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Last year, I went to a naturopath out of desperation – the traditional medical community was just not addressing my concerns.  For me, this was a leap, because I tend to think along conventional lines when it comes to my health.  However, I tried to remain open-minded.  In the context of the appointment, I mentioned that eventually, I probably could be persuaded to consider some unusual treatment options, but at the front end, we needed to stick with things like nutrition and vitamin supplements, because I understand these and hold them to be valuable.  I have to say, within 6 months, I felt so, so much better and was ever-so-much more encouraged.

So earlier this month, I took my daughter, who is having some issues.  I guess I should have been specific with our naturopath and reiterated my reluctance toward things that feel somewhat like voodoo.

My daughter came home with some "mystery drug" that she was to place under her tongue.  She was to avoid coffee, chapstick, and something else, which I cannot recall in the moment.  It was supposed to "change her energy" and "pull out what was bad" in her – she was told to expect possible bad dreams.  This was a "cure" for people who have control issues.  When I asked Jessica what the stuff was, she said, "I was told not to tell you, because you might freak out." When pressed, she said, "It is dehydrated and denatured breast cancer."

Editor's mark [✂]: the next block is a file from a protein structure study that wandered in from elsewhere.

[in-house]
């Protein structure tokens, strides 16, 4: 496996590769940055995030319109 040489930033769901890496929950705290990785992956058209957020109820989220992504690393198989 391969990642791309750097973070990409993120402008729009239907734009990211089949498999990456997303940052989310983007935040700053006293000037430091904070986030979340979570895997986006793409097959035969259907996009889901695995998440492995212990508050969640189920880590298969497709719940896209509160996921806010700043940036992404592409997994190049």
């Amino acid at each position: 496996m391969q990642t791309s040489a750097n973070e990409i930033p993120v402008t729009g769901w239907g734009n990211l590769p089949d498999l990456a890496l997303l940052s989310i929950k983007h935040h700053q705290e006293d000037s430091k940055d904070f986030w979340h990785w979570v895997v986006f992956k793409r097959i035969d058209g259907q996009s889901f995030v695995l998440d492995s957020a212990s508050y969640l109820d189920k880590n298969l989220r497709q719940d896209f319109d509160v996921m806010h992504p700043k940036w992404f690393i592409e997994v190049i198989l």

So here is the deal:

You can help someone grow by stretching them slightly over their edges, just beyond their comfort zone.  If you try to make them go too far past, they reject you out right.  This is true in counseling, exercise science, spirituality, morality … lots of places.  

I told Jessica, "There is no way you are taking that."

It just lands too far out of too many of my ideas and convictions – and here's the thing – maybe it would work, but it feels like a witch-doctory potion to me.  So, on Monday, I will call an MD.  

If you want to influence people, package your ideas so that they at least sound familiar to your audience.  Usually someone can jump just a little bit farther than they're used to; when faced with the Grand Canyon, they just back away.